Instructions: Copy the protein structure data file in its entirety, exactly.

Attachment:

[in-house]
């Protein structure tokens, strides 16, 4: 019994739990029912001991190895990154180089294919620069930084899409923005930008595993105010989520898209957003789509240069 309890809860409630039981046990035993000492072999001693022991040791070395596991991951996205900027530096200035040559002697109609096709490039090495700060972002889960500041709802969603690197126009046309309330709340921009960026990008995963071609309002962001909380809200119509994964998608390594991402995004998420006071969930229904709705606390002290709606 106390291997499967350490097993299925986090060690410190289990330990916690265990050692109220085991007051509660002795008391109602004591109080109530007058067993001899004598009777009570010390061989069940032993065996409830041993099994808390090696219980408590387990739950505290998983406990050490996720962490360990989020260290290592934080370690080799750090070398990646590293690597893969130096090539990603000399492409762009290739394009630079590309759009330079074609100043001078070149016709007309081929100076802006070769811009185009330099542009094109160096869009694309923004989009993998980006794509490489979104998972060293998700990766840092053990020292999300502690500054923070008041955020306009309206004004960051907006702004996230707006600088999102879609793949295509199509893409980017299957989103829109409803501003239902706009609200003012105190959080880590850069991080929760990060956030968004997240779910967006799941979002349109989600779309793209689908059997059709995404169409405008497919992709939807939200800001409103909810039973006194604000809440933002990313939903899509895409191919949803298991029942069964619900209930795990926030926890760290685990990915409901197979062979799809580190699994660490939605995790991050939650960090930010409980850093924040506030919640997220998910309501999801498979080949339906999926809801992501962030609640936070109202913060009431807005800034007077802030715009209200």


[in-house]
């Protein structure tokens, strides 16, 4: 019994739990029912001991190895990154180089294919620069930084899409923005930008595993105010989520898209957003789509240069 309890809860409630039981046990035993000492072999001693022991040791070395596991991951996205900027530096200035040559002697109609096709490039090495700060972002889960500041709802969603690197126009046309309330709340921009960026990008995963071609309002962001909380809200119509994964998608390594991402995004998420006071969930229904709705606390002290709606 106390291997499967350490097993299925986090060690410190289990330990916690265990050692109220085991007051509660002795008391109602004591109080109530007058067993001899004598009777009570010390061989069940032993065996409830041993099994808390090696219980408590387990739950505290998983406990050490996720962490360990989020260290290592934080370690080799750090070398990646590293690597893969130096090539990603000399492409762009290739394009630079590309759009330079074609100043001078070149016709007309081929100076802006070769811009185009330099542009094109160096869009694309923004989009993998980006794509490489979104998972060293998700990766840092053990020292999300502690500054923070008041955020306009309206004004960051907006702004996230707006600088999102879609793949295509199509893409980017299957989103829109409803501003239902706009609200003012105190959080880590850069991080929760990060956030968004997240779910967006799941979002349109989600779309793209689908059997059709995404169409405008497919992709939807939200800001409103909810039973006194604000809440933002990313939903899509895409191919949803298991029942069964619900209930795990926030926890760290685990990915409901197979062979799809580190699994660490939605995790991050939650960090930010409980850093924040506030919640997220998910309501999801498979080949339906999926809801992501962030609640936070109202913060009431807005800034007077802030715009209200």